Making tamales takes a lot of time and effort, so it makes sense to make a big batch at once. Of course, this often means making so much that you have extras or leftovers. You don’t have to gorge yourself just to get rid of the stock–you can freeze tamales, no problem!
Whether cooked or uncooked, tamales will keep for a while in the freezer, and you can just reheat them whenever another craving hits! How long do tamales last? Frozen tamales should last between four to six months in the freezer when stored properly.
How to Freeze Tamales
What is in a tamale, that makes them suitable for freezing? A tamale is made up of three key components: the ‘masa’ (dough), the filling, and the wrapper. The dough is soft and can last a long time; the filling, which is often already cooked, can also withstand long periods in the freezer; the wrapper helps keep everything together and protects the main dish.
You can freeze tamales either raw or cooked. Here are some quick guides on how to do each method:
How to Freeze Uncooked Tamales
If you’re preparing tamales for an event but don’t want to do too much work on the date itself, you can make the tamales in advance and freeze them so that all you have to do is cook them later.
To freeze uncooked tamales, prepare them as you normally would, spreading the dough onto the corn husks, adding the filling, then tightly wrapping the bundle. Line the tamales on a parchment-lined baking sheet in a single layer, making sure they don’t stick together.
Place them in the freezer until they’re firm (which takes about an hour). Once frozen, transfer each tamale into individual pieces of aluminum foil or cling film, wrapping them tightly. Place these into a freezer-safe container or a Ziploc bag, then store them back into the freezer.
How to Freeze Cooked Tamales
If you’ve cooked a big batch of tamales and find yourself with leftovers, freezing is a great option! Before you freeze them, let the tamales cool completely. This helps prevent condensation inside their freezer container, which could make them soggy.
Additionally, freezing tamales while they’re still warm increases the risk of freezer burn.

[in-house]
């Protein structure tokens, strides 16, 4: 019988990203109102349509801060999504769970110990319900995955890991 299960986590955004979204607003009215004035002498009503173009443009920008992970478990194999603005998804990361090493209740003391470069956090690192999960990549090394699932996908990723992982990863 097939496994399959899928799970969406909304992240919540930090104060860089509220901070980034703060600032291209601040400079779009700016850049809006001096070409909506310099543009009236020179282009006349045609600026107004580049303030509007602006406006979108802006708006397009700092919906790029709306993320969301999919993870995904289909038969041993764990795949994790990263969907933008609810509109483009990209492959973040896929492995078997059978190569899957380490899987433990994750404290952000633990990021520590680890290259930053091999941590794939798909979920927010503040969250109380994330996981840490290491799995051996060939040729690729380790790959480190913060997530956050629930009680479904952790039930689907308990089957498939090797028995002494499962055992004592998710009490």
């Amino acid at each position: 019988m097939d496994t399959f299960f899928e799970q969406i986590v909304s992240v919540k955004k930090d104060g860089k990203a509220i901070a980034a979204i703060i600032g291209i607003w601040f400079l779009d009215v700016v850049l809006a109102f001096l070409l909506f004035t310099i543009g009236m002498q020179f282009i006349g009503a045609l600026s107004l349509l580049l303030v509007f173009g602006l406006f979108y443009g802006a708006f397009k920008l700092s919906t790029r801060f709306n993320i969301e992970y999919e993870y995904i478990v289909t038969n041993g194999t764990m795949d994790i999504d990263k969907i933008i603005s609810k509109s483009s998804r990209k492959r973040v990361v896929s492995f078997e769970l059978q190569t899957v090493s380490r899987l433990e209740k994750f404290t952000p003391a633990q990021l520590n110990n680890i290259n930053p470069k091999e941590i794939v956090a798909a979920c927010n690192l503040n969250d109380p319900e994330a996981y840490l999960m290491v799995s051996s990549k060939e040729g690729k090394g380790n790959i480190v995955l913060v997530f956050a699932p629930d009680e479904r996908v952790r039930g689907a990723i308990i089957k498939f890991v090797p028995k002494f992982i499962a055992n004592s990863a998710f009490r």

That said, it’s best not to leave tamales out for too long before freezing or consuming them. Leaving them out for extended periods allows bacteria to multiply, which is unsafe and can affect their quality.
How to Reheat Frozen Tamales
How do you eat tamales? The best–and really only–way to eat tamales is warm. When you’re ready to eat your frozen tamales, it’s always best to pop them into the steamer, microwave, oven, or pan to get them nice and toasty again.
Before you do that, be sure to thaw them out. You can do this by placing them in the fridge to defrost overnight. For a quicker method, you can use the defrost setting on your microwave. Make sure to check the tamale periodically and turn it so that it thaws evenly
Alternatively, you can reheat frozen tamales in the Instant Pot without the need to thaw them first. Place a cup of water in the Instant Pot and set the tamales on a trivet so they don’t touch the water. Set the Instant Pot to high pressure and cook the frozen tamales for 25 minutes.
Once thawed, here are the ways to reheat your frozen tamales:
Place the tamales in a microwave-safe plate, cover with a damp paper towel, and microwave for one to two minutes until heated through. If needed, heat in thirty-second intervals until warm.
Set up a steamer basket in a pot with boiling water, making sure the water won’t touch the tamales. Place the tamales upright in the basket, then cover them and steam for fifteen to twenty minutes.
Preheat an oven to 350 degrees Fahrenheit. Wrap your tamales individually in aluminum foil, then line them on a baking sheet. Bake for fifteen to twenty minutes.
Heat a skillet over medium heat, then cook the tamales for five minutes on each side or until heated through. You can heat them on the stovetop either wrapped or unwrapped.
Easy Tamales Recipe From Savor the Best
Whether you’re eating them now or saving them for the freezer, Savor the Best’s tamales recipe is ready for when you need a fix of this Mexican and Latin American dish. Check out our easy recipes today!